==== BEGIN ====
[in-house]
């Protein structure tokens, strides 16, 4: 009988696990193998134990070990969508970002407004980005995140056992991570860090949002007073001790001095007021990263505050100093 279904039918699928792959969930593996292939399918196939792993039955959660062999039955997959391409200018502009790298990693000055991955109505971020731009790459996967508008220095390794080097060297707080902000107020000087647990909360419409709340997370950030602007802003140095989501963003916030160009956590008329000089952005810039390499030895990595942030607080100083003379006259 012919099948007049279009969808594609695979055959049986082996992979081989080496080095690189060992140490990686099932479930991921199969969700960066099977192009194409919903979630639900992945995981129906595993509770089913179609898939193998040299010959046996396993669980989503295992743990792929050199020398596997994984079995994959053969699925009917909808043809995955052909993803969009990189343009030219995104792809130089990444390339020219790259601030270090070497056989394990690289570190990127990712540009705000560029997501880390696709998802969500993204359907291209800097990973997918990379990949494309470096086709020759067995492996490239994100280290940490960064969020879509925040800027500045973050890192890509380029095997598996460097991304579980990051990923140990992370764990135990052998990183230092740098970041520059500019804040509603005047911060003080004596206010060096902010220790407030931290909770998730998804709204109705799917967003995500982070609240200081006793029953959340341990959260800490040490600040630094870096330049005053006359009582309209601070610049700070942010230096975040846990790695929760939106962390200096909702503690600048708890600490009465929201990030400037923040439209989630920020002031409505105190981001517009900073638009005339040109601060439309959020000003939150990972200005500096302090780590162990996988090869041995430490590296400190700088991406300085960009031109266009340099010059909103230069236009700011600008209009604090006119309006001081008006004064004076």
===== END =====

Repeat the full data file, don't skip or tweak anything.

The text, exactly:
[in-house]
């Protein structure tokens, strides 16, 4: 009988696990193998134990070990969508970002407004980005995140056992991570860090949002007073001790001095007021990263505050100093 279904039918699928792959969930593996292939399918196939792993039955959660062999039955997959391409200018502009790298990693000055991955109505971020731009790459996967508008220095390794080097060297707080902000107020000087647990909360419409709340997370950030602007802003140095989501963003916030160009956590008329000089952005810039390499030895990595942030607080100083003379006259 012919099948007049279009969808594609695979055959049986082996992979081989080496080095690189060992140490990686099932479930991921199969969700960066099977192009194409919903979630639900992945995981129906595993509770089913179609898939193998040299010959046996396993669980989503295992743990792929050199020398596997994984079995994959053969699925009917909808043809995955052909993803969009990189343009030219995104792809130089990444390339020219790259601030270090070497056989394990690289570190990127990712540009705000560029997501880390696709998802969500993204359907291209800097990973997918990379990949494309470096086709020759067995492996490239994100280290940490960064969020879509925040800027500045973050890192890509380029095997598996460097991304579980990051990923140990992370764990135990052998990183230092740098970041520059500019804040509603005047911060003080004596206010060096902010220790407030931290909770998730998804709204109705799917967003995500982070609240200081006793029953959340341990959260800490040490600040630094870096330049005053006359009582309209601070610049700070942010230096975040846990790695929760939106962390200096909702503690600048708890600490009465929201990030400037923040439209989630920020002031409505105190981001517009900073638009005339040109601060439309959020000003939150990972200005500096302090780590162990996988090869041995430490590296400190700088991406300085960009031109266009340099010059909103230069236009700011600008209009604090006119309006001081008006004064004076």